Cherries are one of the most common fruits people eat around the world. They’re tasty, easy to add to any diet, and very nutritious.
They contain a wide array of important vitamins and minerals, including potassium.
As you may know, some people with kidney issues and potassium sensitivity have to be careful about how much potassium they’re taking in from their diets.
So, are cherries a safe fruit for a low-potassium diet? Are cherries high in potassium?
Are cherries high in potassium?
Cherries contain more than 200 mg of potassium in a single serving, which makes them high-potassium fruit. As a result, those with potassium sensitivity and kidney issues should limit their consumption of cherries.
On the bright side, this fruit is very nutritious and rich in several important nutrients and plant compounds.
So, if you can consume small amounts of cherries, it’s a good idea to incorporate them into your diet.
How much potassium is in cherries?
A one-cup serving of sweet cherries contains 306 mg of potassium. This is quite a lot considering the serving size and how many calories they contain.
Because of that, people with kidney problems and potassium sensitivity should be careful with consuming too many cherries and maybe even replace them with other low-potassium fruits.
The same serving of sour cherries contains 268 mg of potassium, making them slightly lower in this mineral.
They’re still considered a high-potassium fruit, so make sure to control how many cherries you consume, especially if you have special dietary requirements concerning potassium.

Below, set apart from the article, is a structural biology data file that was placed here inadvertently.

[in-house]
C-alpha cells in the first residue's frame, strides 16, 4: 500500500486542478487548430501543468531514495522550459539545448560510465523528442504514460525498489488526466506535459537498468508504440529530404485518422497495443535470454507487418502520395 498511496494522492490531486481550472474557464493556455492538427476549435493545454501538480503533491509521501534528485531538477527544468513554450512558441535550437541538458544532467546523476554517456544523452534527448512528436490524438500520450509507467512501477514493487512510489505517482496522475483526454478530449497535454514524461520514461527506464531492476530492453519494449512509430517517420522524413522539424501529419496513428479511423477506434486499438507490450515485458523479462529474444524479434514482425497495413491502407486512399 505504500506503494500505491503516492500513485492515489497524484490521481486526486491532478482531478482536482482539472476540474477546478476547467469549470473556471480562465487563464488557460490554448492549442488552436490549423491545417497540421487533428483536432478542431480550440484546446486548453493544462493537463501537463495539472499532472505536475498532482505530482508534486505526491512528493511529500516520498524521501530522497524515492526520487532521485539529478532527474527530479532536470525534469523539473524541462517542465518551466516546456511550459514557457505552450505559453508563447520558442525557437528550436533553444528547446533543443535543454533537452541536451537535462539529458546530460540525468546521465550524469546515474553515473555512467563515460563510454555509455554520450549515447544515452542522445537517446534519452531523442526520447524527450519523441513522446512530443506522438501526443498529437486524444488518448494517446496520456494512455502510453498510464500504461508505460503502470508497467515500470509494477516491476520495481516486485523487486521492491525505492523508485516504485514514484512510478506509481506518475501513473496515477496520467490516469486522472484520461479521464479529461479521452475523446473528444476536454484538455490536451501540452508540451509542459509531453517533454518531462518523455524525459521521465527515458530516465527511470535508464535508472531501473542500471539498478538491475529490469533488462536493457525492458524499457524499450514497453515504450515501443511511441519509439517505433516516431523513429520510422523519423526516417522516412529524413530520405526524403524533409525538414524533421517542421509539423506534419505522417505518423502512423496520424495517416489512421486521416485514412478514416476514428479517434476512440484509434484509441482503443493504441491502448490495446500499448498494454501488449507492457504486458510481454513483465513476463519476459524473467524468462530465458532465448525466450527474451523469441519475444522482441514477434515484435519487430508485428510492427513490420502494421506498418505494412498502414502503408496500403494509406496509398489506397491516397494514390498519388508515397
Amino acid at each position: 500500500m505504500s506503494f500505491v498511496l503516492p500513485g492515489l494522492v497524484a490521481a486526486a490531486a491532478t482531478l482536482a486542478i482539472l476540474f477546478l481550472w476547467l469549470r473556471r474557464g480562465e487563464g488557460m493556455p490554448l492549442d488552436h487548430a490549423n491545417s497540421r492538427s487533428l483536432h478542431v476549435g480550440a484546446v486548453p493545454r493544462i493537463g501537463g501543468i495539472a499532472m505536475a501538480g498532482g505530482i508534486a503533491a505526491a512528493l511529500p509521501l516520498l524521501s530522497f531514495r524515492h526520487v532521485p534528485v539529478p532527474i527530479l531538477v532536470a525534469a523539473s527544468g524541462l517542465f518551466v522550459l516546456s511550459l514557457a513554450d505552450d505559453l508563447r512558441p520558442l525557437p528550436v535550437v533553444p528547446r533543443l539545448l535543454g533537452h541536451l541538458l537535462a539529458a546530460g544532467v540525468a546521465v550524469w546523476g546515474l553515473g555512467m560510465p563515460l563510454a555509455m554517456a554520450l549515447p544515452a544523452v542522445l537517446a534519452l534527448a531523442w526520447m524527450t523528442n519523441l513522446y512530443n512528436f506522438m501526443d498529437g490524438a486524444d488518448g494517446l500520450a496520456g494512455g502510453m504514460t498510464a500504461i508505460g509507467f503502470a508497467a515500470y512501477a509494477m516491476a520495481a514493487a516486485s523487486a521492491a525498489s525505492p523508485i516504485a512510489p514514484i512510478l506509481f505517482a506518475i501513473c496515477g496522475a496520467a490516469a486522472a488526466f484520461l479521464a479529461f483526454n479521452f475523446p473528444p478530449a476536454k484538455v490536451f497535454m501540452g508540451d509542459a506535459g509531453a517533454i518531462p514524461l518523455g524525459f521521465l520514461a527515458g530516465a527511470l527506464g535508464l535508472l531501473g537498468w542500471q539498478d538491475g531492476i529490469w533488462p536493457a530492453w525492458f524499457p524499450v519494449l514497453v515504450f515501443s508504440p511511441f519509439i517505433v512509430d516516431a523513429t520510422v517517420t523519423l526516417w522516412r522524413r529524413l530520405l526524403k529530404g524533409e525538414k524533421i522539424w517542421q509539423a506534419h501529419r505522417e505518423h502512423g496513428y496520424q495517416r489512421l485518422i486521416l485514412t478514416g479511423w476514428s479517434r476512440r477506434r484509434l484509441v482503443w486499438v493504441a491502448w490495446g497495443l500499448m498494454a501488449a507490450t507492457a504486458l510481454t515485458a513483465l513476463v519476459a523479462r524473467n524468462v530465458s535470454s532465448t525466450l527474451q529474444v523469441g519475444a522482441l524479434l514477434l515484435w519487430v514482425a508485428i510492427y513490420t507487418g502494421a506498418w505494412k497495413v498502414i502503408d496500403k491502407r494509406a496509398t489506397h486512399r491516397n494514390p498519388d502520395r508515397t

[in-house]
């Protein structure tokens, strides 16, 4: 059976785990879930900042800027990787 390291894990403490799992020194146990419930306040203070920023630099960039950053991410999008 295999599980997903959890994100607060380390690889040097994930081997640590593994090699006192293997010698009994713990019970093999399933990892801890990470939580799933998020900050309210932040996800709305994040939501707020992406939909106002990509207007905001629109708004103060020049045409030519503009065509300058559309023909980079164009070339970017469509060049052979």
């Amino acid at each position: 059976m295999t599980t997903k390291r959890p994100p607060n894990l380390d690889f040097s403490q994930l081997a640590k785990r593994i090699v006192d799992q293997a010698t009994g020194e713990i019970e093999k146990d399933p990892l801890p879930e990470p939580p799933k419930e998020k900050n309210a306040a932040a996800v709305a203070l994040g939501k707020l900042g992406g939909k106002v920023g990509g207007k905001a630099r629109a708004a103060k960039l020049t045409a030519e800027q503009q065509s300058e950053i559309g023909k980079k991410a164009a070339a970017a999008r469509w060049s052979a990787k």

If you absolutely can’t live without cherries or cherry juice, try eating them in smaller amounts or diluting your juice with water.
That way, you can lower the potassium content without completely eliminating this fruit from your diet.
Are cherries healthy?
A large portion of calories comes from carbohydrates, including sugar and fiber. The fiber found in cherries helps keep your digestive system healthy by feeding the ‘good’ gut bacteria and promoting healthy bowel movements.
It also helps soak up excess stomach acid, reducing your symptoms of acid reflux and GERD.
What’s more, even though cherries are rather high in sugar, they don’t tend to raise your blood sugar levels as long as you consume them moderately and as part of a healthy, balanced diet.
Cherries are a great source of vitamin C, which is a very important water-soluble micronutrient.
Also called ascorbic acid, vitamin C is crucial for the growth, development, and repair of tissues and cells in your body. It also helps boost your immune system, especially during colder months and flu seasons.
This micronutrient also improves the absorption of iron, which makes it very important for healthy blood and treating anemia.
Because of that, having adequate amounts of vitamin C in your diet is very important.
All types of cherries are loaded with antioxidants and anti-inflammatory compounds, though the amount differs depending on the variety.
These compounds help flush out free radicals from your body, reducing oxidative stress and damage to your cells.
By preventing oxidative damage and reducing inflammation, these powerful compounds improve your health and lower your risk of several chronic conditions, including diabetes and various types of cancer.